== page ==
Ever the optimist, I tell myself that maybe its owner is a biologist studying the desert’s nocturnal life – there’s enough of it around. Or perhaps they are a wigged out alien hunter on a mission – I’m not that far off of Area 51.
Still mulling over reasonable explanations, I spot a single bright light trailing behind me in the distance. It dips in and out of view with the hills, but it doesn’t take long to see that it’s crawling closer to me.
Freaking out over the potential for livestock on the road, but wary of aggravating whoever’s behind me, I reluctantly push the gas up to 80 miles an hour. If that motorbike wants to overtake me at five miles over the speed limit that’s their prerogative.
I just want to be alone again. There’s something about this road that makes having company put me on edge.
What was that motorbike’s owner doing out in the dirt?
Before I can come up with any reasonable or calming explanation my car’s interior lights up.
They’re directly behind me.
I glance at my rear view mirror again. The dim yellow of a broken headlight is traveling beside the powerful beam I first saw.
That’s not a biker… and I don’t think they’re trying to overtake me.
I ramp up my speed to 85.
Within a minute the mystery car is right behind me again, this time almost touching the back of my car.
I bring it up to 90.
They match me and then some.
They’re still there.
Holy shit. They’re trying to run me off of the road.
I picture a meaty old greaseball at the wheel of a rusted out pickup truck… tattered red flanellete… dirty jeans… the glint of my lights shining into his dark, depraved eyes.
I can’t help myself.
This is getting weird, and if horror movies have told me anything it’s that, no matter what happens, I must not stop this car.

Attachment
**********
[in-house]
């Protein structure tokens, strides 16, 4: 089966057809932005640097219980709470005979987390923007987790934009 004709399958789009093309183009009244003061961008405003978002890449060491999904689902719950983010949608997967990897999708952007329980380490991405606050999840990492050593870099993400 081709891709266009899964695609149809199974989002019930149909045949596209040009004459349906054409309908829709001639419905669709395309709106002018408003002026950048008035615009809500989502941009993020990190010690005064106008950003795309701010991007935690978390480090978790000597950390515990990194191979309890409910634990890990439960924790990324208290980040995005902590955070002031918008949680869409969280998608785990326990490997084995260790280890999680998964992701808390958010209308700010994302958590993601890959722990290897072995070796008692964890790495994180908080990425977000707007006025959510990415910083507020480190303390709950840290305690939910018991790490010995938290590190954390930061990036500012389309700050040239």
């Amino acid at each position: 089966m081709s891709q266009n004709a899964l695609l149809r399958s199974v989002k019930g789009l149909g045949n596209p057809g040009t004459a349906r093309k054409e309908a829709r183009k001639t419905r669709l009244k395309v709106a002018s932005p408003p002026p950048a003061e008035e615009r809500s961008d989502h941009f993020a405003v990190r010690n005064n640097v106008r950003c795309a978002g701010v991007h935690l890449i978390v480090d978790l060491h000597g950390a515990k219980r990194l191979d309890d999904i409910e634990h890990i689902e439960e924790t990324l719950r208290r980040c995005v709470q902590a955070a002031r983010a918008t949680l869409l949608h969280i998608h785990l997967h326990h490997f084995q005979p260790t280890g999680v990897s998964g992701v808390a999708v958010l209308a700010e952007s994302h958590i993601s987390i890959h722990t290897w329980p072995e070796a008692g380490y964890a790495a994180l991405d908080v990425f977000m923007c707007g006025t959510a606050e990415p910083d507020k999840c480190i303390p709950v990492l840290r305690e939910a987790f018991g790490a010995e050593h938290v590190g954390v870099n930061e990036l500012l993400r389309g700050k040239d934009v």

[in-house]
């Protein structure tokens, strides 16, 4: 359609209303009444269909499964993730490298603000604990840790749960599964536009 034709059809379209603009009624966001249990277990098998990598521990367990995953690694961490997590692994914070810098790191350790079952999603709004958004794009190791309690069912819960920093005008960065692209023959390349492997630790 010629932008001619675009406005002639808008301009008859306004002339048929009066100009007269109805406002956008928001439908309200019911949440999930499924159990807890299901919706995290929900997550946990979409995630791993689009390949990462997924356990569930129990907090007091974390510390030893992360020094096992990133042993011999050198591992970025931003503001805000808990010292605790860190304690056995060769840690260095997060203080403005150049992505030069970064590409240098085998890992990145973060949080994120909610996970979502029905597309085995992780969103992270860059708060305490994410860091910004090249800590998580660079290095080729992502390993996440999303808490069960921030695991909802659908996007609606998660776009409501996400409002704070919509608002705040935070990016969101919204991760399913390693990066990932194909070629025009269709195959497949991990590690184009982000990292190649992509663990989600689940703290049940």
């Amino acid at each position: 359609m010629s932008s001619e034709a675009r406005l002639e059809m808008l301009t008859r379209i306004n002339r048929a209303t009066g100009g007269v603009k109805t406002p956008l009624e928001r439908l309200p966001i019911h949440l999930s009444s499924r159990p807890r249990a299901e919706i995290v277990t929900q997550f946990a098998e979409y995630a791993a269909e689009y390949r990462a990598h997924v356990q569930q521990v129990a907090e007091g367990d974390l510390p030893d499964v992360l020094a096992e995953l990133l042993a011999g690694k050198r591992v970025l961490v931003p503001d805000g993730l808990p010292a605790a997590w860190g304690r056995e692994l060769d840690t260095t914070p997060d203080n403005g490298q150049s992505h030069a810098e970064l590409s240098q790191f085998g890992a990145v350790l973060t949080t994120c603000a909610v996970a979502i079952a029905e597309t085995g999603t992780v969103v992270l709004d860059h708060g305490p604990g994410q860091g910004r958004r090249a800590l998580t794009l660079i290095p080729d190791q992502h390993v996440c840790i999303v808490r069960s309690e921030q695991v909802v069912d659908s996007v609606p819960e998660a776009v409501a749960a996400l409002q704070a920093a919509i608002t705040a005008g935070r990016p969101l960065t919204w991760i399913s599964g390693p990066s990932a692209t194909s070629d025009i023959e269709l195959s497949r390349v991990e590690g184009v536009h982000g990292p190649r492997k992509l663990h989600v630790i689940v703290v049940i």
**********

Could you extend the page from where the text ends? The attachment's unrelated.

Don’t stop for anything. Just. Don’t. Stop
I check my gas – 53 miles till I’m out, and it’s 41 miles until the next town. If I drop down to 80 I’ll only make it the next 38.
The pickup is inching closer. At first its lone headlight illuminated my dash, but bit by bit its beam has crept forward and now it engulfs the front seat, the gear stick and the glove compartment.
What if his car can go faster than mine? What if I hit a deer? What if he swerves out beside me, then goes in for the kill, ramming me off of the road and out into the desert?
How much longer until we make contact?
There’s no phone reception out here. I bet he knows it.
In the darkness ahead I spot two warbling lights cutting through the night.
If it’s a car they can’t be more than 6 miles off.
My pursuer is unphased. He’s still advancing and I decide that when they pass and their headlights shine behind me I’m going to see who’s following me.
It’s two cars, but they keep disappearing behind what must be hills ahead.
They better not turn off.
And I pray to God they get here soon.
By the time they re-emerge, up onto the narrow straight we’re on, I’m pushing 105 and I’m so terrified that I can’t even tell if they’re in the right lane, or if they’re driving towards me head on.
What if they’re in on it together? There’s nothing I can do now.
Soon they’re so close that they have to pass. There are no turn offs and the dry road is lined with ditches you’d be insane to try to pull onto.
For an instant I break eye contact with the rear view mirror and move my gaze to the left of my vehicle, waiting for the right time to look back.
They’re here. White car, black car.
Their headlights shine into my car and my eyes dart back to the rear view mirror. It’s time to meet my pursuer.
Behind me the road lights up and my blood runs cold.
There’s nothing there. Nothing but dust, rabbit guts and bitumen.
The car is gone.
Two weeks later I Googled this highway. A lot of people disappear between that last gas station and the next one 88 miles down the road. Sometimes they find their cars, seemingly untouched – with no signs of struggle – just abandoned in a ditch or on a highway off ramp. They never find the people though.
Did your cortisol rise when you read this? Did your dopamine/serotonin/oxytocin begin to flow freely?